The highest level of mathematics has traditionally been seen as a solitary endeavour, to produce a proof for review and acceptance by research peers. Mathematics is now at a remarkable inflexion point, with new technology radically extending the power and limits of individuals. Crowdsourcing pulls together diverse experts to solve problems; symbolic computation tackles huge routine calculations; and computers check proofs too long and complicated for humans to comprehend. The Study of Mathematical Practice is an emerging interdisciplinary field which draws on philosophy and social science to understand how mathematics is produced. Online mathematical activity provides a novel and rich source of data for empirical investigation of mathematical practice - for example the community question-answering system mathoverflow contains around 40,000 mathematical conversations, and polymath collaborations provide transcripts of the process of discovering proofs. Our preliminary investigations have demonstrated the importance of “soft” aspects such as analogy and creativity, alongside deduction and proof, in the production of mathematics, and have given us new ways to think about the roles of people and machines in creating new mathematical knowledge. We discuss further investigation of these resources and what it might reveal. Crowdsourced mathematical activity is an example of a “social machine”, a new paradigm, identified by Berners-Lee, for viewing a combination of people and computers as a single problem-solving entity, and the subject of major international research endeavours. We outline a future research agenda for mathematics social machines, a combination of people, computers, and mathematical archives to create and apply mathematics, with the potential to change the way people do mathematics, and to transform the reach, pace, and impact of mathematics research.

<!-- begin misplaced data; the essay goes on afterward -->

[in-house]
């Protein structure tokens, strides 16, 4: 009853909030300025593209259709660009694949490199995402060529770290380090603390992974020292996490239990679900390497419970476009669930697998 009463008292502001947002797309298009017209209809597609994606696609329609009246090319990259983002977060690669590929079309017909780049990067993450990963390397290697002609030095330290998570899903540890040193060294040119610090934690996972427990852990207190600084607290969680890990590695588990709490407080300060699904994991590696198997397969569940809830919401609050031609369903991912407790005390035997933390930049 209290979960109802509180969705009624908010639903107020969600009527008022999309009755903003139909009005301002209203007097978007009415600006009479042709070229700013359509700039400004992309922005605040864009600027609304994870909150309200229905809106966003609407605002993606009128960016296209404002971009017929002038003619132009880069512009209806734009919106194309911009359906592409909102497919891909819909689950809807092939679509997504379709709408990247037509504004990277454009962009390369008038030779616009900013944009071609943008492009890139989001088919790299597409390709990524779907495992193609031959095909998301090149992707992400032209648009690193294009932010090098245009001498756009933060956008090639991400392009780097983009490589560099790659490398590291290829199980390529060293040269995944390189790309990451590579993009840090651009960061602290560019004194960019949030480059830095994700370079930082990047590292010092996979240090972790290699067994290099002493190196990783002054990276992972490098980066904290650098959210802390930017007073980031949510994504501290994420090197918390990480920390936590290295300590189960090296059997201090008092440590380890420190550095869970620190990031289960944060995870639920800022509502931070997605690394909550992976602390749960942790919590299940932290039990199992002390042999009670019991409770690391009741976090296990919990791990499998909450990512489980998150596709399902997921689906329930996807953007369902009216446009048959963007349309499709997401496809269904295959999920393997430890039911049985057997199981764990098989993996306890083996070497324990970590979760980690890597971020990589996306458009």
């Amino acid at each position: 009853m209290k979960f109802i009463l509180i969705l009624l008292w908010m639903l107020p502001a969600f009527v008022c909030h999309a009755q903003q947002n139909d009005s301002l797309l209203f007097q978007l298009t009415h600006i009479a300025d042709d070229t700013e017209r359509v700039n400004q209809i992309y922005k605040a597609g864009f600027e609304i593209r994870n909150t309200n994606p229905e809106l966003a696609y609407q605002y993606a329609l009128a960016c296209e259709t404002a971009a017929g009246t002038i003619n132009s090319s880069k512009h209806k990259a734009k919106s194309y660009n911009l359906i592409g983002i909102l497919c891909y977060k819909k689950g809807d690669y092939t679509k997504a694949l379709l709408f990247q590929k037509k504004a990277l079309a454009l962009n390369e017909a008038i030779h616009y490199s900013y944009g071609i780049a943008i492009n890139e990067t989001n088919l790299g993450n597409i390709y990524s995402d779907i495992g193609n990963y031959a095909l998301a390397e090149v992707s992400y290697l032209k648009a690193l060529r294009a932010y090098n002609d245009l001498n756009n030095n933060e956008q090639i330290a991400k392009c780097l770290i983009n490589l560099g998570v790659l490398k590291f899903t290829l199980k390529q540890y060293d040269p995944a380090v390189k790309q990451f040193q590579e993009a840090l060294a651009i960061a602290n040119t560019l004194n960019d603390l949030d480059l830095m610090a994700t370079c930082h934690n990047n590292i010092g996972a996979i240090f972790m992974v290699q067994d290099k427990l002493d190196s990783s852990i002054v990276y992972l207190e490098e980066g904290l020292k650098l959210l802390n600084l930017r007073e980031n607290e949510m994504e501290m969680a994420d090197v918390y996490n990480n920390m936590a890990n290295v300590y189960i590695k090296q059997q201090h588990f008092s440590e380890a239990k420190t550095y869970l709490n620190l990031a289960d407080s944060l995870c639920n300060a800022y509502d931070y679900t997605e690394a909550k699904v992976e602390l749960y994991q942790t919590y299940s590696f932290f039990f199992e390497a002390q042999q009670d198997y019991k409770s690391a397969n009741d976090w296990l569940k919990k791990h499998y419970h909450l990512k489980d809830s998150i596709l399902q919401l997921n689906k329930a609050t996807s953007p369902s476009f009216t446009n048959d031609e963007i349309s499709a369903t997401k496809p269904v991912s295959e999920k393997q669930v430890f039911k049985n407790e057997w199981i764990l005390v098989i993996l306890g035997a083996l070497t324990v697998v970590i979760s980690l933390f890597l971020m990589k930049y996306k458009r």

Comment (from this Blueprint): In this paper, Martin and Pease look at how mathematics happens online, emphasising how this embodies the picture of mathematics given by Polya and Lakatos, two central figures in philosophy of mathematical practice. They look at multiple venues of online mathematics, including the polymath projects of collaborative problem-solving, and mathoverflow, which is a question-and-answer forum. By looking at the discussions that take place when people are doing maths online, they argue that you can get rich new kinds of data about the processes of mathematical discovery and understanding. They discuss how online mathematics can become a “social machine”, and how this can open up new ways of doing mathematics.